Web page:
Benjamin F. Sands
Rear Admiral, United States Navy
Admiral Benjamin F. Sands (11 February 1811 – 30 June 1883) was an officer
in the United States Navy during the Mexican-American War and the American
Born in Baltimore, Maryland, Sands was appointed Midshipman in the United States Navy on 1 April 1828. By 1834, he had served on the Brazil Station and in the West Indies and Mediterranean squadrons. From 1834 to 1841, he was engaged in coastal survey work and during the mid-40's was attached to the Bureau of Charts and Instruments at the Naval Observatory.
During hostilities between the United States and Mexico, he was attached to the Home Squadron and served off Tabasco and Tuxpan. In the 1850's, he commanded the steamer Walker in the Gulf of Mexico on coast survey duty and invented a deep sea sounding apparatus and other hydrographic instruments. Commissioned Captain in 1862, he served off the west coast on survey duty until 1863, then joined the North Atlantic Blockading Squadron as commander of Dacotah. In February of that year, he participated in the engagement at Fort Caswell. He remained off the Carolinas for another two years, commanding the steamer Fort Jackson during the attacks on Fort Fisher. In February 1865, he was transferred to the West Gulf Blockading Squadron and assigned to duty off the Texas coast. Through the end of the Civil War, he commanded a division off that coast; and, on 2 June 1865, took formal possession of Galveston, Texas for the Union.
After the war, Sands, appointed Commodore in July 1866, served at the Boston Navy Yard until returning to Washington, D.C. as Superintendent of the Naval Observatory. Commissioned Rear Admiral on 27 April 1871, he remained at the Observatory until he retired in 1874.
Rear Admiral Sands died in Washington, D.C.
Two ships were named USS Sands for him and
his son, James H. Sands.
His parents were non-Catholics and he became a convert in 1850, having married a Catholic, Henrietta M. French, sister of Major General William H. French, United States Army.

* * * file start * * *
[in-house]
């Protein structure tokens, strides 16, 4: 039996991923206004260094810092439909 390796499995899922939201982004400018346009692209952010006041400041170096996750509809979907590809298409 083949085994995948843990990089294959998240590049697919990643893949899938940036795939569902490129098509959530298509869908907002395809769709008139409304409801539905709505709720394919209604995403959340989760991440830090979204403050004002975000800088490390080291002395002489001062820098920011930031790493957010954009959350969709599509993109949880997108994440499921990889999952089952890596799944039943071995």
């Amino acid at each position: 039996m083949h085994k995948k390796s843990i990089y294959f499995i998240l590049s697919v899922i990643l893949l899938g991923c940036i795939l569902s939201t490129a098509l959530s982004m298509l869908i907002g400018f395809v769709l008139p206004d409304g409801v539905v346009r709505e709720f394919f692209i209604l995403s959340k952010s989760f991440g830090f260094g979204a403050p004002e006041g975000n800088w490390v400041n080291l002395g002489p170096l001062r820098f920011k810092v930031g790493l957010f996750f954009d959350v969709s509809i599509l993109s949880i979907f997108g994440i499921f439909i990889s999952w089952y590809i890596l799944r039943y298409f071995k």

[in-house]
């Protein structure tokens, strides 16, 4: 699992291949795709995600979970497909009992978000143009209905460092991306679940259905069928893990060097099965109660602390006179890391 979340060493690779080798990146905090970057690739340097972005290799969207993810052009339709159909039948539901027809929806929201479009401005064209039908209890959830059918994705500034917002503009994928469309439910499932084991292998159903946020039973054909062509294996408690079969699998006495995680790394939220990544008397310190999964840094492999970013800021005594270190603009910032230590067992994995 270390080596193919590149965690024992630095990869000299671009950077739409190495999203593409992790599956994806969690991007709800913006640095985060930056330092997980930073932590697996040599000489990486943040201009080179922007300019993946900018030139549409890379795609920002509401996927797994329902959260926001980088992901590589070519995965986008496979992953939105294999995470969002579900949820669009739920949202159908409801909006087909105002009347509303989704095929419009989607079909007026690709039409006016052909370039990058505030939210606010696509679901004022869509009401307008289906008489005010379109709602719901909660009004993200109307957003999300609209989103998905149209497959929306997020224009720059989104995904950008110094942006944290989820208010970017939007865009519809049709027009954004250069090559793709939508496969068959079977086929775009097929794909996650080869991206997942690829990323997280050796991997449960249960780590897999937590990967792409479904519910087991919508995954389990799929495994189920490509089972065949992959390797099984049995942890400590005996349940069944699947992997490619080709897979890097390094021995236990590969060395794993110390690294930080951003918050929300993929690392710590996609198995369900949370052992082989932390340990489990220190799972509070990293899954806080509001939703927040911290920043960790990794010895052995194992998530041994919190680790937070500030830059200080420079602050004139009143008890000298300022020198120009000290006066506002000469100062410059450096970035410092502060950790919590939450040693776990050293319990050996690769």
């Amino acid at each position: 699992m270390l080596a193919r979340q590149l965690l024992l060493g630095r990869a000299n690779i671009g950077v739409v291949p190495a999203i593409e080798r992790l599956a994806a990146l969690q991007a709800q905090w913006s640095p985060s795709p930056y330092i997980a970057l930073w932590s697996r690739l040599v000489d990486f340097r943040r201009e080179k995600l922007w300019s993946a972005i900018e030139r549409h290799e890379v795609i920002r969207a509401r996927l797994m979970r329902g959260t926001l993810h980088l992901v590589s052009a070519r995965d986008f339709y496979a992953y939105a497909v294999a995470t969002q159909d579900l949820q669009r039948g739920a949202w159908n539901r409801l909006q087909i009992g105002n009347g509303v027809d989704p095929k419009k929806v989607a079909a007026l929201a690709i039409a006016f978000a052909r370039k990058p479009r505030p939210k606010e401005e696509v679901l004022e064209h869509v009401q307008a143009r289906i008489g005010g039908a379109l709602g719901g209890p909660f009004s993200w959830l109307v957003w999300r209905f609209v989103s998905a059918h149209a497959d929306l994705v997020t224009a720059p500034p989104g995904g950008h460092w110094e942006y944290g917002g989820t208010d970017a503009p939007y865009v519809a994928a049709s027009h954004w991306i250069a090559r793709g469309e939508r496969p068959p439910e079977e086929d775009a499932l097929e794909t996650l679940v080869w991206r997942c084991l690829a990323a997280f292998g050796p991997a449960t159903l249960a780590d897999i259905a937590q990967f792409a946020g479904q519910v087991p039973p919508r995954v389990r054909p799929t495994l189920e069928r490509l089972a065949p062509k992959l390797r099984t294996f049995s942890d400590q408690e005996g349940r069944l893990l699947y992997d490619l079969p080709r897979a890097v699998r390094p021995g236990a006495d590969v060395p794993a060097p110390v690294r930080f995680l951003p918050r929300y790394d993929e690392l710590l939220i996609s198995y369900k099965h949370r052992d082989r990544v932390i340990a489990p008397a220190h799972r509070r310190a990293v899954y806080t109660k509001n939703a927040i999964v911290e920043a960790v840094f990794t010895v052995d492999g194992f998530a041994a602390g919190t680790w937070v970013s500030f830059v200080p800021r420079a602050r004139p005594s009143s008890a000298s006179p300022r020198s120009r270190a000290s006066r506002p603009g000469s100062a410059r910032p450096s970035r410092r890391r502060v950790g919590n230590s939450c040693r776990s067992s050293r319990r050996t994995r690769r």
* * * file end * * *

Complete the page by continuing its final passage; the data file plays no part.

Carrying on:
He was appointed a midshipman in the navy from his native state, 1 April, 1828, and passed through the successive grades of promotion until he received the rank of Rear Admiral, 27 April, 1871, and was placed on the retired list on reaching the age of 62 years, 11 February, 1874.
During the Civil War he held several important commands with conspicuous success, and in 1867 was made superintendent of the Naval Observatory at Washington. During his incumbency of this office, which lasted until 1874, he advanced the observatory to a place equal to the most celebrated in Europe.
For many years he was a member of the Catholic Indian Bureau in Washington. Notes he left were compiled by his son, F. B. Sands, into the book "From Reefer to Rear Admiral". His son George H. Sands, Colonel, United States Army, graduated at West Point and served in the U. S. Army. Three others, William F., F. B., and James H., also served in the United States navy; a daughter, Rosa, became a Visitation nun. His grandson, Alfred Lawrence Pearson Sands, Colonel, United States Army is also buried in Section 1.
SANDS, BENJAMIN F
REAR ADM USN
DATE OF DEATH: 06/30/1883
BURIED AT: SECTION OFF W SITE 108-A
ARLINGTON NATIONAL CEMETERY
SANDS, HENRIETTA M W/O B F
Posted: 26 February 2006 Updated: 4 September 2006
Photo By M. R. Patterson, 27 June 2003